Advisers to President Bush once relished a race against Howard Dean, but they say they have become increasingly wary of him, worried that his unconventional and intense appeal poses a threat they had once underestimated.
Various officials from throughout Bush's political organization said they view the former Vermont governor's nomination as all but inevitable -- even though no votes will be cast until next month, and some well-connected Democrats still hope to derail Dean because they fear he is running too far to the left to be viable in next fall's general election.
The endorsement of Dean by former vice president Al Gore on Tuesday cemented the growing concern among GOP officials that Dean's lightning progress from also-ran to front-runner means that he could spawn unpredictable hazards for Bush. Although one administration official said Dean is still widely viewed in the White House as "a gift from God," a more cautious view is gaining currency.
"He has the biggest potential to go down in flames, but he also has a certain wild-card potential," said former Minnesota Republican representative Vin Weber.
Among the factors that most worry them, Bush officials said, is Dean's ability to attract young voters and others who have not voted before. Some of the officials said they also are given pause by Dean's similarities to their boss: a polarizing figure who has a temper and deep appeal to his core supporters.
"We believe this is going to be an election about our two bases, and therefore Dean's ability to excite his base means that he's a formidable candidate," a well-known Republican said after discussing the issue with Bush's top strategists. "This is an evolution in the thinking. So much for uniting and all that stuff."
Five months ago, Karl Rove, Bush's senior adviser, startled onlookers when he joined the final line of a chant at a Fourth of July parade in Northwest Washington, "We want Howard Dean!"
Rove later told friends he was joking, but his apparent enthusiasm was taken in political circles as a clue that Dean, widely portrayed as dovish and liberal, was Bush's opponent of choice. That view was bolstered when some establishment Democrats began voicing their fear that Dean might wind up running nearly as poorly as Sen. George S. McGovern, who lost 49 states to President Richard M. Nixon in 1972.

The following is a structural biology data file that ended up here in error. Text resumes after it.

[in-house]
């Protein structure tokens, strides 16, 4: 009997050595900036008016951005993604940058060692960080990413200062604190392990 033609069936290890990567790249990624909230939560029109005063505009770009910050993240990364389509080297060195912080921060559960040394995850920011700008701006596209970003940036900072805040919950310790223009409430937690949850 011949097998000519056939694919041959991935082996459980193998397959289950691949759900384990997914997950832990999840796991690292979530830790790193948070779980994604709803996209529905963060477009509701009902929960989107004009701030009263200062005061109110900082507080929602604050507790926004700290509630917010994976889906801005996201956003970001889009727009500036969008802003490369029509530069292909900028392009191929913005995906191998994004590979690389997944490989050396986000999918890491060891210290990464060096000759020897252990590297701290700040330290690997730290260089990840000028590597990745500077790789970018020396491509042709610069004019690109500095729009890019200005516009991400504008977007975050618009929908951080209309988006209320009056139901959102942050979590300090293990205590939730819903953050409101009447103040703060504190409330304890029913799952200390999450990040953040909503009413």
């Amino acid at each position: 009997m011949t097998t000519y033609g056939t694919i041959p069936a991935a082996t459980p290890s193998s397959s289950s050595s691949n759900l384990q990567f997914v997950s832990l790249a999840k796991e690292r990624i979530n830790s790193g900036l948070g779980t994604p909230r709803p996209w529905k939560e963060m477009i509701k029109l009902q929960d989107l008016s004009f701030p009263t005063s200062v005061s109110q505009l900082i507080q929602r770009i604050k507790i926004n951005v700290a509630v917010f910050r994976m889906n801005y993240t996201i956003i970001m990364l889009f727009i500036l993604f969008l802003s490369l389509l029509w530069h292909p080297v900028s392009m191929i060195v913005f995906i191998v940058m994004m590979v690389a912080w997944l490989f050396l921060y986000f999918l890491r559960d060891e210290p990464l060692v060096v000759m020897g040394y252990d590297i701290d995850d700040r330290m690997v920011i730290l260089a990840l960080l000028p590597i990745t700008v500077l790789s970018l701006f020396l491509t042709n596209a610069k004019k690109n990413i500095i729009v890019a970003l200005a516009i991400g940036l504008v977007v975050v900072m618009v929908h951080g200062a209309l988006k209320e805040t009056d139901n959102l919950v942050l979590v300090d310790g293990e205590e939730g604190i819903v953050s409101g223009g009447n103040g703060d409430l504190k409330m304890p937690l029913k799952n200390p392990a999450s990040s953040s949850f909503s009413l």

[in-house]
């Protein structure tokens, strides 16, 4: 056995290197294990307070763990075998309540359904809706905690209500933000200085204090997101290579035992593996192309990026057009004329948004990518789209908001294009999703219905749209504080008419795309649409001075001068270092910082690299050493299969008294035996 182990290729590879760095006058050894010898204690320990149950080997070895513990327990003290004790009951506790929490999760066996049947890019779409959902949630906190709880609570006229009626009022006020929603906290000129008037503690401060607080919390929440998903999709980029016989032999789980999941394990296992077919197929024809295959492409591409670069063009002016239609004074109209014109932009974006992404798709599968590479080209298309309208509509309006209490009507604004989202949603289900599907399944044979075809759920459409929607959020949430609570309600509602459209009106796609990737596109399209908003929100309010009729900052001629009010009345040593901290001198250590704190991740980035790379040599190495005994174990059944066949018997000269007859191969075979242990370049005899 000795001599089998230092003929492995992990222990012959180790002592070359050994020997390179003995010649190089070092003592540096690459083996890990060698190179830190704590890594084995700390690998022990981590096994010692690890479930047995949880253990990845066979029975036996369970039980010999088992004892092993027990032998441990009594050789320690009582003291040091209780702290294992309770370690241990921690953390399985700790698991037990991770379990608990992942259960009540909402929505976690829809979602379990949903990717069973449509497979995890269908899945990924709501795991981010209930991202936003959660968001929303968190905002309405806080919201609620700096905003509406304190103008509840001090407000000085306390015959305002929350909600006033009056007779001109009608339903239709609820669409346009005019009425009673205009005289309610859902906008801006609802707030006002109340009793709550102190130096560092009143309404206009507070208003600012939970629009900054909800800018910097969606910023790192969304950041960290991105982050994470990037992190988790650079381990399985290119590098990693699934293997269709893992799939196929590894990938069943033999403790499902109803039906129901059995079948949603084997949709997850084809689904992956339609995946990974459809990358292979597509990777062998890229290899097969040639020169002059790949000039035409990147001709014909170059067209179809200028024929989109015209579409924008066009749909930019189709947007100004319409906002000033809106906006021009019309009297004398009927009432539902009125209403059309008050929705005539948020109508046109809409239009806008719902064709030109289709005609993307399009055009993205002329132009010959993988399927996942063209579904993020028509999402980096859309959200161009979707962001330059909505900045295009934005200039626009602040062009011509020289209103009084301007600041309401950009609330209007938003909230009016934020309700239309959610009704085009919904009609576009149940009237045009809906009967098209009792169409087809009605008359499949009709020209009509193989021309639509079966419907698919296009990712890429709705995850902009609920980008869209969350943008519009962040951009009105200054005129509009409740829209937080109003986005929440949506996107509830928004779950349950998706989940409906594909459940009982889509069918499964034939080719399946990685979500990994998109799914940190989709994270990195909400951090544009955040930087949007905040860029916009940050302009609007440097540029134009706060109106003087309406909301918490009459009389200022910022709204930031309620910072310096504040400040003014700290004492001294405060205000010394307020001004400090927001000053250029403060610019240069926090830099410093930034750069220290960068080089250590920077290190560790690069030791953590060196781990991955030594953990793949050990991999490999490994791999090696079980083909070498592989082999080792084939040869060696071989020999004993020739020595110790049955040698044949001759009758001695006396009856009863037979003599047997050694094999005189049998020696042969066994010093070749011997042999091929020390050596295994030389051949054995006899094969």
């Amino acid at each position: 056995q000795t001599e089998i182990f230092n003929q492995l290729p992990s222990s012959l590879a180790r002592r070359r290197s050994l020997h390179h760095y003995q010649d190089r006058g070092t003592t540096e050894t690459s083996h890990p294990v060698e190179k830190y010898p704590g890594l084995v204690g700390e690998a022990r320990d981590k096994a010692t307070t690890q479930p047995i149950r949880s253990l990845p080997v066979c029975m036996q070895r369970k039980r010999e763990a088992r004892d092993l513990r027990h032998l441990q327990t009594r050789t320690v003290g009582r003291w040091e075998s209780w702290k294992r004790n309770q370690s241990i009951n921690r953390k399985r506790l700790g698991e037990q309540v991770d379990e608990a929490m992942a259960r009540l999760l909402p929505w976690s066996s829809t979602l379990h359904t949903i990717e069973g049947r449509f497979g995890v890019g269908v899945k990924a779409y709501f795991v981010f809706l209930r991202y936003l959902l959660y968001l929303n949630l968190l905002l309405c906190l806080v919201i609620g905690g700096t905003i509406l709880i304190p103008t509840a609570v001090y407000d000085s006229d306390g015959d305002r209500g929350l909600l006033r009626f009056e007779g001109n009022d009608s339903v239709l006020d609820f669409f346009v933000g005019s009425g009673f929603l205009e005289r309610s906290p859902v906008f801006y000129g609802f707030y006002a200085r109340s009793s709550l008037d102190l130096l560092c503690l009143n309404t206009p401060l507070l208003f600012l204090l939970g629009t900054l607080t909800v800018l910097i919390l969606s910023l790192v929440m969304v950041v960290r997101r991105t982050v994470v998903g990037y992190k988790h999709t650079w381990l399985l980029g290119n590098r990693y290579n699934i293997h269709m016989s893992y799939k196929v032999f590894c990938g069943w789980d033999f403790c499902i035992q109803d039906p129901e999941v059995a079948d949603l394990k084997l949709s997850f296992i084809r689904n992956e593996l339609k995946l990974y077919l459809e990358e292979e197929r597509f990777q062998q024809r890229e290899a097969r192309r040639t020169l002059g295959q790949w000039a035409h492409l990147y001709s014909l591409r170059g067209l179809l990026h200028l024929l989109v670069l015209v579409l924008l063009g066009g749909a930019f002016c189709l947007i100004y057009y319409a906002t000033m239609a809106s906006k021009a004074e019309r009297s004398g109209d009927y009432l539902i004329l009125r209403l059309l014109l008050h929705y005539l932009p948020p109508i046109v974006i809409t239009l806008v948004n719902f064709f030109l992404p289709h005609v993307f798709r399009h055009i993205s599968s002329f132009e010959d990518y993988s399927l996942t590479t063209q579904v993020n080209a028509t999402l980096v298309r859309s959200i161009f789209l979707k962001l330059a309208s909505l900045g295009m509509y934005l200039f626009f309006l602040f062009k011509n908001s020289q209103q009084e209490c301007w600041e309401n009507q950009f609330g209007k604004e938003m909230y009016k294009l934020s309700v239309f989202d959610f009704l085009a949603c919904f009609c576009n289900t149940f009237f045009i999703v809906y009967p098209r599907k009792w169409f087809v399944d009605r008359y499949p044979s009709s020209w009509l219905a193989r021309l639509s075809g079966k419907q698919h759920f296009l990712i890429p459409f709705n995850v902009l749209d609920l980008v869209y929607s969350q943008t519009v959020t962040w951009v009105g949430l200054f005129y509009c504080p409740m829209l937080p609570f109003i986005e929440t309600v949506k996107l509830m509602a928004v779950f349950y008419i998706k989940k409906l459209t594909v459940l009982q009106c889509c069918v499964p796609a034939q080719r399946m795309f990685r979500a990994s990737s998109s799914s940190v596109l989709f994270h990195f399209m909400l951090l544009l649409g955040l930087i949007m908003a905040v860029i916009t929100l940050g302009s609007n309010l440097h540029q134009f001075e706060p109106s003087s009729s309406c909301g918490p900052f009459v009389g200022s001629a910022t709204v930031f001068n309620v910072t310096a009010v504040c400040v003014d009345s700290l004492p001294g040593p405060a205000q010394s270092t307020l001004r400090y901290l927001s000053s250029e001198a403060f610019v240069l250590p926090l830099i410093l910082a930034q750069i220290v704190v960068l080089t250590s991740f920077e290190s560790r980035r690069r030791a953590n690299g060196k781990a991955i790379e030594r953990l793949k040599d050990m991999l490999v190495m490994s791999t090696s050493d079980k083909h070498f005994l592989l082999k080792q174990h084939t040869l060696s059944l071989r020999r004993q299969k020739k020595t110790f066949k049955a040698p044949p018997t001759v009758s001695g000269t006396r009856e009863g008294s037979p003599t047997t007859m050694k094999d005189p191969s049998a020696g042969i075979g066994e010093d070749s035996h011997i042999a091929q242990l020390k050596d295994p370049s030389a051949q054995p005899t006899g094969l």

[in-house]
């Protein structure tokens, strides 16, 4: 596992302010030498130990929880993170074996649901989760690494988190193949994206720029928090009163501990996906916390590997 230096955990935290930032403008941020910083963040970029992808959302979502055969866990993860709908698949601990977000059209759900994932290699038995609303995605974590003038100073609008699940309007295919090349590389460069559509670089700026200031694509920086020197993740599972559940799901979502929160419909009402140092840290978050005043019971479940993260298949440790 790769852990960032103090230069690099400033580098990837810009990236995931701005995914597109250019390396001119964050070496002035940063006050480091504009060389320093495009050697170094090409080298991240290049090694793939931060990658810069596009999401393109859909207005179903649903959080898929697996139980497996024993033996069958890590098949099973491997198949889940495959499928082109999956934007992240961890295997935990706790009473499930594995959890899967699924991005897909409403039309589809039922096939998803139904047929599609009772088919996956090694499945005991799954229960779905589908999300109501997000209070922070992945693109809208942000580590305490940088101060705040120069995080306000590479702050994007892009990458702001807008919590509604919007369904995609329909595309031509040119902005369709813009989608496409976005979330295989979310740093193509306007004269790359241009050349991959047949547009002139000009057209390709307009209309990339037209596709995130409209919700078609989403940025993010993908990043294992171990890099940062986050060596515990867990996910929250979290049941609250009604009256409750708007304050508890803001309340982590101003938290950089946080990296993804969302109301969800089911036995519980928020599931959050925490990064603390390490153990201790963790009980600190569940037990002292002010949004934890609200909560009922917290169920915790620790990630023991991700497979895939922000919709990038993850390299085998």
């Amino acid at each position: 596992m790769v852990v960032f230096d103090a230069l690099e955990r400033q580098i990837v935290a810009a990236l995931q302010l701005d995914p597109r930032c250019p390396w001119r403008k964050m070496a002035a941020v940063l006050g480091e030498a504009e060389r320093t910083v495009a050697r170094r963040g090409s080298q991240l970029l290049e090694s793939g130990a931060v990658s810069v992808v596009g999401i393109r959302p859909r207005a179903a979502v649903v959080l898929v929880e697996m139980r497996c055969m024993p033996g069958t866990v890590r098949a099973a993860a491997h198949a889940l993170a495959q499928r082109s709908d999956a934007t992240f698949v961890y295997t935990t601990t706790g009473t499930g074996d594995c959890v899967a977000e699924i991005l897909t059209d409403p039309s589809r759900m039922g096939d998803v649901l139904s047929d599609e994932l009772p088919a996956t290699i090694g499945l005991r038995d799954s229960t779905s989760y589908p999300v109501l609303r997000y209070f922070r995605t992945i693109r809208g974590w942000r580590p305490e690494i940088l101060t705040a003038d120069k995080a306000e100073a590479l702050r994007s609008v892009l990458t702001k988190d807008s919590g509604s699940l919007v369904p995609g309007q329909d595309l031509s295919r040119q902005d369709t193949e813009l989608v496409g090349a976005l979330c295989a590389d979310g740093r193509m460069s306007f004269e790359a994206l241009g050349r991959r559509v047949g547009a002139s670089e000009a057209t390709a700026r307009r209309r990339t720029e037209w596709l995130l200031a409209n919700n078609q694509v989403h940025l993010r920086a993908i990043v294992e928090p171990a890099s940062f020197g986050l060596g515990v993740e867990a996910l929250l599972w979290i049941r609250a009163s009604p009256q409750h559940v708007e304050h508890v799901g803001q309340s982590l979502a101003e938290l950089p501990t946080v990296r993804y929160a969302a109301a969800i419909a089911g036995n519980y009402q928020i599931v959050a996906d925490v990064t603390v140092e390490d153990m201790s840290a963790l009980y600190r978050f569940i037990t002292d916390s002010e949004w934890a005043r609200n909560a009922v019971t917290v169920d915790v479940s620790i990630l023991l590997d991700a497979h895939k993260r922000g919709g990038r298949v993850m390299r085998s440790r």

Dean remains a dream candidate for many Republicans. "Can you imagine a convention to nominate Howard Dean?" asked a GOP lobbyist. "It would be a festival of labor and universal health care, a liberal celebration beamed into living rooms all over the South and Midwest."
One longtime Republican operative conjured his idea of Dean in debates. "He'd be like Jack Nicholson in 'A Few Good Men,' " the operative said. "When he's being questioned, he gets redder and redder, like his head is exploding, and then he blurts out, 'You can't handle the truth.' Dean is just exactly like that. I see it written all over him."
More and more Republicans in the administration and elsewhere, however, are urging fellow party members to quit talking about a cakewalk or a blowout.
Robert T. Bennett, chairman of the Ohio GOP, was one of several veteran party officials who said they are having flashbacks to 1992, when they all assured themselves that little-known Arkansas Gov. Bill Clinton was no match for Bush's father. "Everybody told me that Clinton came from a third-rate state with a budget smaller than Wal-Mart's and that he didn't need to worry about him," Bennett said. "I think we still call him Mr. President."
For the record, Bush's aides would say only that the president will offer a sharp contrast to any of the Democrats and they believe the election may be as close as it was in 2000, no matter who is nominated.
Conversations with officials throughout Bush's organization make it clear that they plan to paint the nominee, whoever it is, as a liberal, tax-raising peacenik who wants to bash Bush instead of offering positive solutions. With Dean, though, many Bush officials believe their job might be easier.